Life Skills For Your Lifespan: Dealing With The Winter Blues Health, medicine and fitness
Most of us would probably say that our mood is affected in one way or another by each change of seasons. As the days get shorter and the temperatures drop, I start to get a bad mood.
When the colorful autumn leaves are resting on the ground and the trees are barren again, this marks the time when snow and bitter temperatures will likely follow quickly. The warm sunny days of spring therefore seem very far into the future.
Usually the holiday season helps keep morale high, but once the gifts have been unwrapped and the final toast to Auld Lang Syne has been sung, nature’s rebirth is still several months away. This is when my winter blues usually set in.
Here are some tips that could be beneficial to add to your routine now:
1. Take vitamin D – A study conducted by NYU Langone concluded that these supplements produced an improvement in mood.
2. Make your home and office brighter – Let in as much natural light as possible, open blinds and curtains during the day, and sit by a window when possible.
3. Exercise – Exercise has been proven to reduce depression. Take care of and activate those endorphins and neurotransmitters.
4. Establish and maintain sleep and meal schedules – Napping and snacking all day will not improve your mood, but it will hamper it.
5. Reduce caffeine intake – Carbonated drinks that contain caffeine raise insulin levels and lower blood sugar, which can make you tired, and coffee and tea can actually dehydrate.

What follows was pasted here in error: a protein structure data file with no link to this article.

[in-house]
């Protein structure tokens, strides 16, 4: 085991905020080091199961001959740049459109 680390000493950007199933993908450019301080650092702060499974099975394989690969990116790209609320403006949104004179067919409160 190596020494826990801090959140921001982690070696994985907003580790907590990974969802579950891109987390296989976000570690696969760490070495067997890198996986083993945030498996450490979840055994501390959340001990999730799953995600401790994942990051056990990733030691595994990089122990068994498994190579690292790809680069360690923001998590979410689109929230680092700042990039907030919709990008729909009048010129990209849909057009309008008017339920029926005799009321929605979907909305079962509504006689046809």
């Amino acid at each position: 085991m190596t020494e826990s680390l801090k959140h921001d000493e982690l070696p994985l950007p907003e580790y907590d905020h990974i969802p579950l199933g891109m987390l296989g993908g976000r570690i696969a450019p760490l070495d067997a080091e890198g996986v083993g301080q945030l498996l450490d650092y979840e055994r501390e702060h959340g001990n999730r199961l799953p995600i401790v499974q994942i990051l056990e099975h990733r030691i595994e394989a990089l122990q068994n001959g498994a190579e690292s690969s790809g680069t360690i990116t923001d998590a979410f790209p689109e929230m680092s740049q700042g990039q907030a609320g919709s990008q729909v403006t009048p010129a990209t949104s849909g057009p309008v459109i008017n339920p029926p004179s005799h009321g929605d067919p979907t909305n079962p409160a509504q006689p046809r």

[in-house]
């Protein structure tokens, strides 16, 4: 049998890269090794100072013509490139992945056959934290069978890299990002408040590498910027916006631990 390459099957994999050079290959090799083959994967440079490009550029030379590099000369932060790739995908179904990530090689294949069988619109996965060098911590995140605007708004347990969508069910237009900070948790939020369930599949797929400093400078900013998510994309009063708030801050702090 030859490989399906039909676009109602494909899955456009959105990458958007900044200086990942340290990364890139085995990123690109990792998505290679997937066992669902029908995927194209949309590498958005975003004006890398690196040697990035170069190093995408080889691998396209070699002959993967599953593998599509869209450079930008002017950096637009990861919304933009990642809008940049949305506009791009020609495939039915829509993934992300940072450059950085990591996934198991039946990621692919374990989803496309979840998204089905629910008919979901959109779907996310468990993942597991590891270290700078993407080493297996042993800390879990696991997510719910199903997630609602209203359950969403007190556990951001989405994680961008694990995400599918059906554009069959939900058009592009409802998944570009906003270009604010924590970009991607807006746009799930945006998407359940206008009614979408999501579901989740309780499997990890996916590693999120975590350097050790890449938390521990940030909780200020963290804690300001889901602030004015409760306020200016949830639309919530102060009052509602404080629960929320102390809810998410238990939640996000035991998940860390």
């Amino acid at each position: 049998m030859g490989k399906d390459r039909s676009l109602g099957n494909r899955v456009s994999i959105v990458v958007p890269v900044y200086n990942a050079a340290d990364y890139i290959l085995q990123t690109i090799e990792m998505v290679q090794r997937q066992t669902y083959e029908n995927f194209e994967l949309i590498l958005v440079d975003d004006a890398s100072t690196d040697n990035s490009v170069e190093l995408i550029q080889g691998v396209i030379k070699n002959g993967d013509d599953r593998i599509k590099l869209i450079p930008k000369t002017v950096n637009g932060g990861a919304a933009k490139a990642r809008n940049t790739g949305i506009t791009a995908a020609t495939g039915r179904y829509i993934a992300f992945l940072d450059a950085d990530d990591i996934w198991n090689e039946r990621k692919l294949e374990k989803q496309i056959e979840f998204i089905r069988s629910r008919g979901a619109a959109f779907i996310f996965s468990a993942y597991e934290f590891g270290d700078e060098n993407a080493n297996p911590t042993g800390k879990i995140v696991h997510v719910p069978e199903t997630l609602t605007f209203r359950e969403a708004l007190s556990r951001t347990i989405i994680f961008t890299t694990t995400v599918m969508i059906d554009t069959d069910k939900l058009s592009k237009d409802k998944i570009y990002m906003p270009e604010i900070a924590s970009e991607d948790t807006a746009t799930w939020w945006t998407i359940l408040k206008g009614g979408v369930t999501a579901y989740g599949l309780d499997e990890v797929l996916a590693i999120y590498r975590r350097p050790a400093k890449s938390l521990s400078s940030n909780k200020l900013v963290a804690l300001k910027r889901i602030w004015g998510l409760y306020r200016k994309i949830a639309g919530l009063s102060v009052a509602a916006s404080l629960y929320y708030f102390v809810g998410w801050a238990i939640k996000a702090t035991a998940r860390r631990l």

6. Take a winter vacation – A change of scenery can always brighten up your day, and of course, you will also have the trip to look forward to in the days leading up to the trip.
Starting to add these useful ideas on a daily basis might help push back those dark feelings.
Keep in mind, however, that if you are suffering from more severe symptoms such as insomnia, negative thoughts, feeling listless, and extreme fatigue, you may actually have a clinical disorder called Seasonal Affective Disorder (SAD). It is a form of clinical depression that should be assessed and treated by a doctor. If in doubt, seek professional medical advice.
Hopefully, with these tips and self-assessment of the severity of your personal ‘winter blues’ case, this coming season will be filled with joy, rest and renewal.
The Peace Meals, sponsored by Sarah Bush Lincoln Health Center, are served Monday through Friday with a suggested donation of $ 3.50. To register, book a lunch, or find out more, call 217-345-1800.
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